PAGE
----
People talk about shrinkflation – you pay the same but get less. The 10 ounce pack of bacon for $5.99 vs. the pound you used to get for the same price.
Which means, of course, that you’re paying more for less – but are expected not to notice it because the price hasn’t changed.
If you’ve been in a new car showroom lately you have probably noticed the digitization of dashboards. The replacing of physical with virtual gauges.
Many new cars have entirely digital/flatscreen dashboards now. These have the virtue of being “configurable” – meaning, their appearance can be changed to suit whatever look the driver likes from a variety of programmed-in options (e.g., red-backlit “sport” displays with a big, racy-looking tachometer or “green” displays with backlit leaves that coach the driver to optimize his driving for the highest possible mileage). They are also capable of displaying much more information because you can change screens and scroll through various menus – just like a smartphone.
Make it so, Mr. Crusher!
But their chief virtue, from the standpoint of the car companies, is that they are cost-reducers. Electronics being the one thing in that gets cheaper – to manufacture – these Weimarian days. It saves the car companies money to plug in a flatscreen – probably made in (cue Orange Man voice) China and certainly using China-made electronics. Usually made of plastic, regardless. Plug and play.
But you pay.
The car’s price doesn’t go up markedly. But it doesn’t go down, either. Which means it costs you more than it should because it costs the company that built it less to make it – the savings not reflected in the price you pay. It is a way for the car companies to maintain their profit margins without seeming to be raising prices much – inflation excepted, which isn’t their fault or their gain (but most definitely our loss).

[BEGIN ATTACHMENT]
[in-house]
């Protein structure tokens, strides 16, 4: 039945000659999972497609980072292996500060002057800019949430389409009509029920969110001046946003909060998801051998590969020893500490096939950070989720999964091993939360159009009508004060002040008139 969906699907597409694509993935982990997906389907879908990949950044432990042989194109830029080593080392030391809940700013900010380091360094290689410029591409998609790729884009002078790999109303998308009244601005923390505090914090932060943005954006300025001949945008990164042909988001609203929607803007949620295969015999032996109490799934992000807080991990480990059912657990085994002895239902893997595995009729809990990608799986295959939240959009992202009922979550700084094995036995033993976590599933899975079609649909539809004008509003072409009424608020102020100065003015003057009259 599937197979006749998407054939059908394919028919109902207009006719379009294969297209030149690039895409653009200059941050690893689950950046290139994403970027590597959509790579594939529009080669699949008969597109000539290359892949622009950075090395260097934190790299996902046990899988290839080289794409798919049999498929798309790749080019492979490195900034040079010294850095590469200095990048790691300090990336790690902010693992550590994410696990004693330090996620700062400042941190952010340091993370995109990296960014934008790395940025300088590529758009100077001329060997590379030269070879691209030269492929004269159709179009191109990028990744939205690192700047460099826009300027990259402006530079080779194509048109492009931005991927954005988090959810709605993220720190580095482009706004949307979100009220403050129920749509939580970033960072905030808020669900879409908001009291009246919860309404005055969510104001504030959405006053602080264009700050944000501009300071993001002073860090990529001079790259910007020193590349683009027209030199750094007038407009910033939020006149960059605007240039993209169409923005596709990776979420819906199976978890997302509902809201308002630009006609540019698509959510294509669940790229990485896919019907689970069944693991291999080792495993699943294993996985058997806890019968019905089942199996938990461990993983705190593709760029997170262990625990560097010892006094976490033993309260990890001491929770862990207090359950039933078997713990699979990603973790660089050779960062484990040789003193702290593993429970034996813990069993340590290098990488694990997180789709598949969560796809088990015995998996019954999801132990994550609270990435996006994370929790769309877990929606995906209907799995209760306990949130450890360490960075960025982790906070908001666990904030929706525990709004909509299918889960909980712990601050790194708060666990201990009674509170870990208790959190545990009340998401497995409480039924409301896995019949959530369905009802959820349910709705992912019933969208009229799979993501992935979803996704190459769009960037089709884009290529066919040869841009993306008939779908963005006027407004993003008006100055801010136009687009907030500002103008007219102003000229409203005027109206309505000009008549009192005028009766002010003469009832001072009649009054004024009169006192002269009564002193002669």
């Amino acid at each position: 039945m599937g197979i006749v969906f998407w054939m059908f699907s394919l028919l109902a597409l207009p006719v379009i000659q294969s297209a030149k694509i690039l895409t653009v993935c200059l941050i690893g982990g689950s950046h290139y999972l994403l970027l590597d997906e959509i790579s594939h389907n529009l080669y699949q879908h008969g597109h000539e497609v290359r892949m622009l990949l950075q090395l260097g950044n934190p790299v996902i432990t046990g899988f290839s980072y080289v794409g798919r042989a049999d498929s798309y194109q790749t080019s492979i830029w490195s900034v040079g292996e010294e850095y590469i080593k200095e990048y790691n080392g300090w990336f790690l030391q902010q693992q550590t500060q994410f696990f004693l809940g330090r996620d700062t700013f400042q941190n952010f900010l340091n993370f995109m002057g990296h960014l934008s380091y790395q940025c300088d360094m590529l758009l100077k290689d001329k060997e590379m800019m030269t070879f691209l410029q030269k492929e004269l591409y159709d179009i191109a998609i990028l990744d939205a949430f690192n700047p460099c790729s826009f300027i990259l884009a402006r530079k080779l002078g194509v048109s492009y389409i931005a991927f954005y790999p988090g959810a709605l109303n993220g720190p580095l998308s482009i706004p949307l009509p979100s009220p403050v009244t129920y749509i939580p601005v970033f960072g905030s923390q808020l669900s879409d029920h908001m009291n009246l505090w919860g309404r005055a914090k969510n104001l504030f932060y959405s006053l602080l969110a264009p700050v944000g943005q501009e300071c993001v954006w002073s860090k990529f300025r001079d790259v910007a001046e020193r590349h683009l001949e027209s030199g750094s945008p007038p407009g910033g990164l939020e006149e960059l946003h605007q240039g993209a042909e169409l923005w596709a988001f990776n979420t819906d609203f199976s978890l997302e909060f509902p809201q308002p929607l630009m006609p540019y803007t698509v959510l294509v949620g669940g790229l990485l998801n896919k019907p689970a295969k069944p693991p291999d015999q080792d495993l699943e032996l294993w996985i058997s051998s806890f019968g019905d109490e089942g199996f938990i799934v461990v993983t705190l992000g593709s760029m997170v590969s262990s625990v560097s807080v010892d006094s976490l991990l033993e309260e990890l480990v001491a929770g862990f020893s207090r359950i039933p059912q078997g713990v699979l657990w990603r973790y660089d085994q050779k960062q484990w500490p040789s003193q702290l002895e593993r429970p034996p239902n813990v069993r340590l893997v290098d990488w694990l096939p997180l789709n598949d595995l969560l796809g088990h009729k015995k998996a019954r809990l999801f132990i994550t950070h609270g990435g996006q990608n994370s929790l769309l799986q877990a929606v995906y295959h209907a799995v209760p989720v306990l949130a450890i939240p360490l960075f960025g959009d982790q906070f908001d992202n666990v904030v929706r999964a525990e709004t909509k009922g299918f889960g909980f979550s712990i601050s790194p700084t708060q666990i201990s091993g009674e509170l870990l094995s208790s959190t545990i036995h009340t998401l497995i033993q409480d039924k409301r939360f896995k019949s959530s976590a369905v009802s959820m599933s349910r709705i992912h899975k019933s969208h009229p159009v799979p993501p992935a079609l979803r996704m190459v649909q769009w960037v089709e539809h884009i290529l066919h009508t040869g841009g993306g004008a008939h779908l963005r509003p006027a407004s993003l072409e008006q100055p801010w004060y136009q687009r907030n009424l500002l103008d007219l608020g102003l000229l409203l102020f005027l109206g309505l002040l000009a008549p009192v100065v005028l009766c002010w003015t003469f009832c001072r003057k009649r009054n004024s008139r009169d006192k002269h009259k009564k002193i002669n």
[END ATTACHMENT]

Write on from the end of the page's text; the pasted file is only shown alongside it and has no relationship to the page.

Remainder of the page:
The analogy here is a plastic digital wristwatch vs. a jeweled Rolex made of metal with fine mechanical works within – often partially visible, so you can see what you paid for. The plastic digital watch tells time just as well, but it is a cheap throw-away.
The Rolex isn’t.
But there is this difference: A digitized car is cheaply made – but it isn’t a throwaway. When the smartphone-style screen goes dark or begins to glitch, you can’t just toss it because of the car it is attached to – which you paid Rolex money for. But without the screen you cannot drive it. That means having to pay to replace the screen – or paying to get a replacement car.
The screens being specific to your particular car means you can’t just go out and buy any old replacement screen – as you might buy a new smartphone or digital watch to replace the one that began to glitch and which isn’t worth trying to fix. You must buy their replacement – the one made by (or sold by) the company that made your car that fits your car and plugs into it and which is compatible with its proprietary operating systems. That means buying it from them or from an “authorized” re-seller. And probably having to pay them to install and program it.
People who own Apple computer products will already be familiar with this.
It is also possible – it is probable – that the electronics will eventually “no longer be supported” – as well as no longer made. This happens rapidly to modern electronics. Ask the man who has tried to keep his circa 2010 Blackberry going circa 2021. Eleven years is Methuselean for a smartphone; it is – it was – about half the useful service life of a typical modern car, before they were turned into the Starship Enterprise.
How many miles did you get out of your last smartphone?
When your rolling smartphone goes dark, it will stop rolling – and you will be out of luck. A that doesn’t run – or whose systems (AC, heat) can no longer be operated because its flatscreen has gone dark being a very expensive cheaply made throwaway.
In this respect, electric cars are especially vulnerable as they are completely flatscreen- controlled and displayed. See, for instance, the single huge flatscreen that controls the operations of a Tesla. There are no physical control for any of its secondary systems; everything is tap/swipe. They won’t work when you can no longer tap and swipe.
There is also the flip side of being cutting edge when it comes to electronica.
Today’s latest thing is tomorrow’s cheesy-looking thing. Walking around with a Blackberry today is like walking around wearing breeches and a powdered wig, almost. Driving around in a 2022 car in 2028 with flatscreen that looks like the display of the original Starship Enterprise’s bridge will be like driving around with an 8-track tape player in the ’90s. With the difference being it took 20 years for the 8-track to become archaic and it’s easy enough to replace the thing with a modern stereo – without having to replace the car.
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